Markets are governed by two things: math and story.
Math is simple. #x 2019 it &;s reality, the principles and the underlying supply and demand for all those’s being traded. Where human psychology enters the picture, the narrative is. It’s exactly what causes individuals move in herds to extrapolate wildly, and swing to optimism from bouts of pessimism. Though in the end, raw math eventually wins out, markets can whipsaw based on story alone.
Markets are in their most exciting when people are completely in the driver & #x 2019 once the gap between math and narrative is massive;s seat and prices bear any resemblance to reality. Because love is the other area where swept up in can diverge so sharply from actuality bearing this in mind, a bubble is the perfect setting for a play.
This is the premise of , a movie set in 17th century Amsterdam through tulip mania, an episode that’s come to be synonymous with bubbles. According to the 1999 Deborah Moggach publication of the same title, tells the story of a wealthy Dutchman, Cornelis Sandvoort (Christoph Waltz), and his beautiful, bored young wife, Sophia (Alicia Vikander), who falls in love with Jan (Dane DeHaan), a painter commissioned to produce the couple’s portrait.
You might expect the love aspects of this plot to the markets part and predominate to receive short shrift. While the romantic angle for the bunch is a bit tired, but in it & #x 2019; s the financial story that & #x 2019; s fascinating. In the end, I just didn’t care if Sophia and Jan worked things out.
The movie does provide interesting lessons on the nature of riches and money, though. At one point, Jan explains to Sophia that the blue found in the great Renaissance paintings was called &#x 201D; ultramarine & #x 201C; because it needed to be imported from throughout the sea. A commodity’s value may come not only from its utility but also from the difficulty of its attainment.
Meanwhile, the actual tulip bulbs’ exchange is particularly illuminating. The bulbs themselves are left for safekeeping in an abbey while the trading occurs in a tavern, full of prostitutes and drunks. This dichotomy between a house of worship and a bar is the manifestation of Karl Marx’#x 201C & s composition;The Power of Money. ” In it, Marx credits Shakespeare with identifying two essential properties of money: At times it’s divine, and at times it’s “the common whore of mankind,” since the Bard wrote in .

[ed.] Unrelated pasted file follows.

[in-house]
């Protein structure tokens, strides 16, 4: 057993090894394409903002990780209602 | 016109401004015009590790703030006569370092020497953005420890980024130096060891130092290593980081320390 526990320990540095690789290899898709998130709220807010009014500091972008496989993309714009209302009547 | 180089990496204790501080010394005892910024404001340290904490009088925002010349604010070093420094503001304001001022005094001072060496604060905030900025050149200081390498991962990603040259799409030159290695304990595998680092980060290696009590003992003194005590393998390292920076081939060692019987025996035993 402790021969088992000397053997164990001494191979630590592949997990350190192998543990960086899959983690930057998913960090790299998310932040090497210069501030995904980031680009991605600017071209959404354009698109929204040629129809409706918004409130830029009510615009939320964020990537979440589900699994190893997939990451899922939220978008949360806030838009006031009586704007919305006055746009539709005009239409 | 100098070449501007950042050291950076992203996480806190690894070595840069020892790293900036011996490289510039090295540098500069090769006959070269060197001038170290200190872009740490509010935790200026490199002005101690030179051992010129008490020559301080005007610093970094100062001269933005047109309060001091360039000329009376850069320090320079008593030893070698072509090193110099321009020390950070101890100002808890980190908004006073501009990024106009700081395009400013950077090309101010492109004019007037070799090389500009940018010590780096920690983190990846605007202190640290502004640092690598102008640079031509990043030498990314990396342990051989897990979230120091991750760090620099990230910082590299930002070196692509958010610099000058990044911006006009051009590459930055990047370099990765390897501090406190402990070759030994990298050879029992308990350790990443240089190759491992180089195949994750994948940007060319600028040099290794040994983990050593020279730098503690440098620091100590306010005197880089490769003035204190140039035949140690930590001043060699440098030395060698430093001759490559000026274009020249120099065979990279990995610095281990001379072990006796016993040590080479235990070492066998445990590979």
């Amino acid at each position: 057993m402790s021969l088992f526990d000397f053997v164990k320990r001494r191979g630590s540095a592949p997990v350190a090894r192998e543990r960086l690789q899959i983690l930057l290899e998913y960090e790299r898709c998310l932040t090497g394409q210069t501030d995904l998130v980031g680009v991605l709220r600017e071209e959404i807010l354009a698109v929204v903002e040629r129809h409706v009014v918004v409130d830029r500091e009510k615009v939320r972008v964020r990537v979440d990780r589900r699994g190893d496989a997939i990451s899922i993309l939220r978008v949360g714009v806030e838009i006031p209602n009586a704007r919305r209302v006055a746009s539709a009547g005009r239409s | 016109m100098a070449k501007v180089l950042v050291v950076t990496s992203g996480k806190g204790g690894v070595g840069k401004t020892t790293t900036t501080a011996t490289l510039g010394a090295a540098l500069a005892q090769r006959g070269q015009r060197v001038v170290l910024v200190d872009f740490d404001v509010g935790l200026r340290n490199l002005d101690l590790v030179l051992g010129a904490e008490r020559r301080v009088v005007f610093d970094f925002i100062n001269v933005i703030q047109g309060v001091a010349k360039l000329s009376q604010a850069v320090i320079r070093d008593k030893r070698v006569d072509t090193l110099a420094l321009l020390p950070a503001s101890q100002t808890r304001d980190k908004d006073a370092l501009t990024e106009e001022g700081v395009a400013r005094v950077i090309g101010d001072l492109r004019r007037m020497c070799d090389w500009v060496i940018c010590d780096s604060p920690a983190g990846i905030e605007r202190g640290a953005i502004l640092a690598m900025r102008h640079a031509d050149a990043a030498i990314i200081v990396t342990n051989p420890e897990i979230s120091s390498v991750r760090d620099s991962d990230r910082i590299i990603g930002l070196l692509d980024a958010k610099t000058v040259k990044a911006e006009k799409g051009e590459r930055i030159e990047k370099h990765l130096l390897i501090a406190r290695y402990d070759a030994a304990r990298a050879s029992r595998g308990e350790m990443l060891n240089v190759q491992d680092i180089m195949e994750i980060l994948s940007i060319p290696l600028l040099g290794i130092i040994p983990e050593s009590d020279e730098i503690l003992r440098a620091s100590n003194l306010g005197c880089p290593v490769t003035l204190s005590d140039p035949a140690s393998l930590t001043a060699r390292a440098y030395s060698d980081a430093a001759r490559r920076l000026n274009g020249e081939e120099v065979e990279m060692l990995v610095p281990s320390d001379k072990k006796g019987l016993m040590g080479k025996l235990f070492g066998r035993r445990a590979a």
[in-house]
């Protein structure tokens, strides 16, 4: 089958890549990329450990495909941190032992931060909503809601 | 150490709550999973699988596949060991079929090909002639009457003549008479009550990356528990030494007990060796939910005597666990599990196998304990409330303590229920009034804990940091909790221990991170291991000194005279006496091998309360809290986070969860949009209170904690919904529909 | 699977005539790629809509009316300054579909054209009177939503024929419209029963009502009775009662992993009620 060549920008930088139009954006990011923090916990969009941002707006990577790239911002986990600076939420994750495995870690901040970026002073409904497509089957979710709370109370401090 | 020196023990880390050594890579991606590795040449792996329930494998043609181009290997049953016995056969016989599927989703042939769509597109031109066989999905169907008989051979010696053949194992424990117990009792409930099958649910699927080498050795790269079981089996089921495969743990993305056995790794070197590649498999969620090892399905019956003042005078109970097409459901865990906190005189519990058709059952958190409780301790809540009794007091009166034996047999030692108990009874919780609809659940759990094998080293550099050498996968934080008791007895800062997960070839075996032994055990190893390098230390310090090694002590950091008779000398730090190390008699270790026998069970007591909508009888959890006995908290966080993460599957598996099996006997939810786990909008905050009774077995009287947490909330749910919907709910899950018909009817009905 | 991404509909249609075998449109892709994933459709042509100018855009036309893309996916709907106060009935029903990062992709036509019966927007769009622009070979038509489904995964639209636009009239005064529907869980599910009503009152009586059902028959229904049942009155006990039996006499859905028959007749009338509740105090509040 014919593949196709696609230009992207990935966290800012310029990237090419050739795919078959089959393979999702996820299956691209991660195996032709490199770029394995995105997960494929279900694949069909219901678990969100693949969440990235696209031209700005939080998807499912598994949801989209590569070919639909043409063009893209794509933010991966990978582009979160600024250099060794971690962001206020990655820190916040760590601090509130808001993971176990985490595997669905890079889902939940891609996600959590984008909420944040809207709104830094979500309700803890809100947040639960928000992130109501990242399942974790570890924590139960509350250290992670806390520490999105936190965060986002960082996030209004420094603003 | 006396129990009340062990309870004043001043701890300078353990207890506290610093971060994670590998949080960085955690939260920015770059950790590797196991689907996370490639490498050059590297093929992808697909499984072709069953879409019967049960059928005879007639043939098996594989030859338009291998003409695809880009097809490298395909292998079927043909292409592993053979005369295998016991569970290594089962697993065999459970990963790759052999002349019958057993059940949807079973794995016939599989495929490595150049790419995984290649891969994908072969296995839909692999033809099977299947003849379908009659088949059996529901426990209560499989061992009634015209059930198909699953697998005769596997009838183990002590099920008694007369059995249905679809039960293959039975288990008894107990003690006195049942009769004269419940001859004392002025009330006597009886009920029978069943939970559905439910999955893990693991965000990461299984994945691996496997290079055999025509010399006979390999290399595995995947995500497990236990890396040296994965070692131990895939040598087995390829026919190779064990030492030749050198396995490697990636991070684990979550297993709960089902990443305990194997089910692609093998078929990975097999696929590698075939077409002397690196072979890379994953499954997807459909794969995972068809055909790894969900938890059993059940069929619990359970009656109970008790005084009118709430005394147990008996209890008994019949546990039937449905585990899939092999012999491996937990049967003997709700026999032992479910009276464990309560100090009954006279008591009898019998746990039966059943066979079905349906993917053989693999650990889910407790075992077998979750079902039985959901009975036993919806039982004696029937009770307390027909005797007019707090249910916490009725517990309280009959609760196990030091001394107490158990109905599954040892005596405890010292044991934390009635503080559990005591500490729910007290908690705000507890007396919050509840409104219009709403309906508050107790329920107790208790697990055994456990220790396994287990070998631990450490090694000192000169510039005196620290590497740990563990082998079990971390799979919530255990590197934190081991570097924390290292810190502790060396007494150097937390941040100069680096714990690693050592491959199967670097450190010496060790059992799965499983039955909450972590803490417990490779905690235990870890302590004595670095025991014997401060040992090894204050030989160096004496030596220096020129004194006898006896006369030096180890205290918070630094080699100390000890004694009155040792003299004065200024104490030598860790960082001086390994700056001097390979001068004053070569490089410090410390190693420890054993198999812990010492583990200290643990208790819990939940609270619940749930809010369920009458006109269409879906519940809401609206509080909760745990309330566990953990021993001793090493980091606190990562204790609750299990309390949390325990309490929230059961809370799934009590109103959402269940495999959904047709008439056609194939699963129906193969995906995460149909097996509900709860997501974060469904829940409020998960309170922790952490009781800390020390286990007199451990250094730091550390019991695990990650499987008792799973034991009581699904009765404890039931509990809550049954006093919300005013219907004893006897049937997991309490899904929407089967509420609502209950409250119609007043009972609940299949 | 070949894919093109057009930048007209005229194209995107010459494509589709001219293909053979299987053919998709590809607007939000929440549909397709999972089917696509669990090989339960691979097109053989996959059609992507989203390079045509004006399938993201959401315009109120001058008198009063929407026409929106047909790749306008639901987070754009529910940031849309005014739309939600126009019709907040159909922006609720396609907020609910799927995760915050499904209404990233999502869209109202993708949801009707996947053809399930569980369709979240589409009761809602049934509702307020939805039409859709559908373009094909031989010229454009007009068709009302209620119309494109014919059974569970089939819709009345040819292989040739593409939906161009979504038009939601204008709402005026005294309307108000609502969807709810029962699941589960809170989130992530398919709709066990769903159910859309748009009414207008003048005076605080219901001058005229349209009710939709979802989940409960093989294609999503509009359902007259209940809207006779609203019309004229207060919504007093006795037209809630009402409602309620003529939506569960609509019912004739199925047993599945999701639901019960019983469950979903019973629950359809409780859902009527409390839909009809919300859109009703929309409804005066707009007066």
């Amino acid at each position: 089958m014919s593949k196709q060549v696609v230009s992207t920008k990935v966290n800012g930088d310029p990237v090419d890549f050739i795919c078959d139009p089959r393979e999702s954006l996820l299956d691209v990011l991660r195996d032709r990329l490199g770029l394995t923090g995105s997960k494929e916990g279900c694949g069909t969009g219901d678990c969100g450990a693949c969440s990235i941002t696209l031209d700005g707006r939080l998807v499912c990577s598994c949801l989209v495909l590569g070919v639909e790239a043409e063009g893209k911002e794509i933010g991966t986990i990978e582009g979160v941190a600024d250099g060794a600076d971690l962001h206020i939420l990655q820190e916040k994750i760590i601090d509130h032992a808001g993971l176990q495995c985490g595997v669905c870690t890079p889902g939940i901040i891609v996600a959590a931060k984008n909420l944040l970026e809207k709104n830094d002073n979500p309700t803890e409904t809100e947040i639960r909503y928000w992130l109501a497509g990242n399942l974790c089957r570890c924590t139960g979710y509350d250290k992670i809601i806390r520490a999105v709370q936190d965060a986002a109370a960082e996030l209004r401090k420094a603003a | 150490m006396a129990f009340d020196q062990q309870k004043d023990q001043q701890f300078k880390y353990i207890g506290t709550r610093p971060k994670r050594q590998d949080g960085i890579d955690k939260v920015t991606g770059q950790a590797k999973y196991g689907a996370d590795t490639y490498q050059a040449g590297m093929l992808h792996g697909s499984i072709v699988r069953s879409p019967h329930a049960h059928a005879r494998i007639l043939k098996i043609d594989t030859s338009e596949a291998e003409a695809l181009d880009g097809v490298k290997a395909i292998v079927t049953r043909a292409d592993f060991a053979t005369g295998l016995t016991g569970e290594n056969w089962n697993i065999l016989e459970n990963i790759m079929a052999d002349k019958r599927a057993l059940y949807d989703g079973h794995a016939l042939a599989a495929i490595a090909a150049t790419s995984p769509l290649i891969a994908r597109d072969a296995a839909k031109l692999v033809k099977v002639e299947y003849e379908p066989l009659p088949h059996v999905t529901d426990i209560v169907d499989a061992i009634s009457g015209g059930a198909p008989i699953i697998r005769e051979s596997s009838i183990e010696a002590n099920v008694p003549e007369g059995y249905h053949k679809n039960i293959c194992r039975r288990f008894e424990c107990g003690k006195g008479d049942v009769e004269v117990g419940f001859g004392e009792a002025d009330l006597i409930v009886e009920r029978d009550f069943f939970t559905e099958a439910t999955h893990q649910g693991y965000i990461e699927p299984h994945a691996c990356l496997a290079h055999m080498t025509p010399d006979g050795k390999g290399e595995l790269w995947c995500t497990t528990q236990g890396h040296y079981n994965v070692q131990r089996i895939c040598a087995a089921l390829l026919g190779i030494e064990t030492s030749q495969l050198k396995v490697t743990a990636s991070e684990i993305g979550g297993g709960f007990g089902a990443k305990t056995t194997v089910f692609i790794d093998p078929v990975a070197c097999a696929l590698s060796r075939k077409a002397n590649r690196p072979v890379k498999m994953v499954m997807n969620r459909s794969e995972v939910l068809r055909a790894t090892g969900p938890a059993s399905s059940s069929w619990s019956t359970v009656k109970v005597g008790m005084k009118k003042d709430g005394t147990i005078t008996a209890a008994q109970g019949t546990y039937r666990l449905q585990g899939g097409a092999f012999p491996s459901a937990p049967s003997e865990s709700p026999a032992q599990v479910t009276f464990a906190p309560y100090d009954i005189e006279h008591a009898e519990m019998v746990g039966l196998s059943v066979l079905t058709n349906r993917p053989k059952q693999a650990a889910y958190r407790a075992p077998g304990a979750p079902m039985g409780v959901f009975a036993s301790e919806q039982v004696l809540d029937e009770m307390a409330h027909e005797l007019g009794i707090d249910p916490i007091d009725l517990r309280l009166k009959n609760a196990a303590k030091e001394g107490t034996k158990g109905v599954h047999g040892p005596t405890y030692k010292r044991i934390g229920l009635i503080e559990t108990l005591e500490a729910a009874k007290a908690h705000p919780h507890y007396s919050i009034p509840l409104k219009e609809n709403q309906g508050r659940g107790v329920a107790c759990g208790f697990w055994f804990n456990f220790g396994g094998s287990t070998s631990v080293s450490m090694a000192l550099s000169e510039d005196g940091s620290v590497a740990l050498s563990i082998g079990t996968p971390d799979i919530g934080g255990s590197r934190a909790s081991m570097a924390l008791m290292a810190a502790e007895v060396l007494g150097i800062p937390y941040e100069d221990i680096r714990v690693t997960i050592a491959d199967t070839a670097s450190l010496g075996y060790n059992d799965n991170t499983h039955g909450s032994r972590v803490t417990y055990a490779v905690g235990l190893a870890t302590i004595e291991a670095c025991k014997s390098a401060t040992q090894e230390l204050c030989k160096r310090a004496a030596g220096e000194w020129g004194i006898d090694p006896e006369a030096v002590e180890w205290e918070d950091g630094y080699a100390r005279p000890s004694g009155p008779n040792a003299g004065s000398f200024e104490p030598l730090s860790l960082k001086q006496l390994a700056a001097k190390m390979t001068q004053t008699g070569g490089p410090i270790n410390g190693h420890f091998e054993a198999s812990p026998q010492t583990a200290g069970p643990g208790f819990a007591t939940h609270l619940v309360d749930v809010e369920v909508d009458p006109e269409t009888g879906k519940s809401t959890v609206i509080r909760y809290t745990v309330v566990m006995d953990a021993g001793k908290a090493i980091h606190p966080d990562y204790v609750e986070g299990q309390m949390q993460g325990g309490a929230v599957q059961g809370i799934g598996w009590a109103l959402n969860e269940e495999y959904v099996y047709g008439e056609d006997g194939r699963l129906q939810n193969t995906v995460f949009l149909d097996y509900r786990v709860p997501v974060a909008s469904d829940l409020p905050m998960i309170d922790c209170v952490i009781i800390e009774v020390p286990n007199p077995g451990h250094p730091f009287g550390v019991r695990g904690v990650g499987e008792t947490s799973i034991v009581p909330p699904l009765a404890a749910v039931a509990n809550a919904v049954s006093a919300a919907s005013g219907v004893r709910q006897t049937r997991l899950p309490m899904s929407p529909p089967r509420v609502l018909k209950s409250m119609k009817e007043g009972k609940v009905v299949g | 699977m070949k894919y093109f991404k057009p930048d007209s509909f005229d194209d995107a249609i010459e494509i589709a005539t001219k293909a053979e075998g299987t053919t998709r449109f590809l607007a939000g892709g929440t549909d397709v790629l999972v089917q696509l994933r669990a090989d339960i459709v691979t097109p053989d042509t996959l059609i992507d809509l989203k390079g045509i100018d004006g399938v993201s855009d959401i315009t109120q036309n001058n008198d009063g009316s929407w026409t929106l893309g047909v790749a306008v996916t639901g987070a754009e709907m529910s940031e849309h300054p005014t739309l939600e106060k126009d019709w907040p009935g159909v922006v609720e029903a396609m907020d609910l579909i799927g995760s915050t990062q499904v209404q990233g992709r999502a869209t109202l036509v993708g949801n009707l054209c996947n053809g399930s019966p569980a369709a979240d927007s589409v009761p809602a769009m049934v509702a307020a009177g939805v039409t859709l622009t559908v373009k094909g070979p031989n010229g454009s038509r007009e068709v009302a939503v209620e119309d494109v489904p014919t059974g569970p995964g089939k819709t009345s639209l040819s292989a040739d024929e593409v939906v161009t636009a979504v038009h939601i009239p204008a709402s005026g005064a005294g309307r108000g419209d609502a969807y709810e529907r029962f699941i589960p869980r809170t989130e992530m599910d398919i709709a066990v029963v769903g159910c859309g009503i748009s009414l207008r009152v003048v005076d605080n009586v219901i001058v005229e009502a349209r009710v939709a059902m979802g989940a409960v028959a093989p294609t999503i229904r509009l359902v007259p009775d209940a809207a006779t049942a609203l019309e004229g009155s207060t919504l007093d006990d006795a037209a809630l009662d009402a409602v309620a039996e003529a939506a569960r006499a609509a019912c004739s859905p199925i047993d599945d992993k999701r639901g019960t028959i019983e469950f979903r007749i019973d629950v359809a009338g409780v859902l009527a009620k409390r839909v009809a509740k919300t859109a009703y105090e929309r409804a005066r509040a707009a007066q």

The movie emphasizes—perhaps overemphasizes—how similar bubbles and love are. Sophia and Jan hatch a plot to escape together that entails a pregnancy, a death, and an fortune. Only in their wildest fever dream could they really have thought it would work (just like the speculators who believed the price of tulip bulbs could just go up). In the end, the cold reality of their situation (the math) wins out. Their plan results in catastrophe.
The manager, Justin Chadwick, nevertheless manages to end on an note, one that seems discordant with heartbreaks and bubbles culminate. Of course, the presence of the movie is sort of a happy ending, since numerous impediments beset the production over the years that slowed its release. There just aren’t films that delve into fund and money’s disposition, therefore it’s a good thing this one finally came out.
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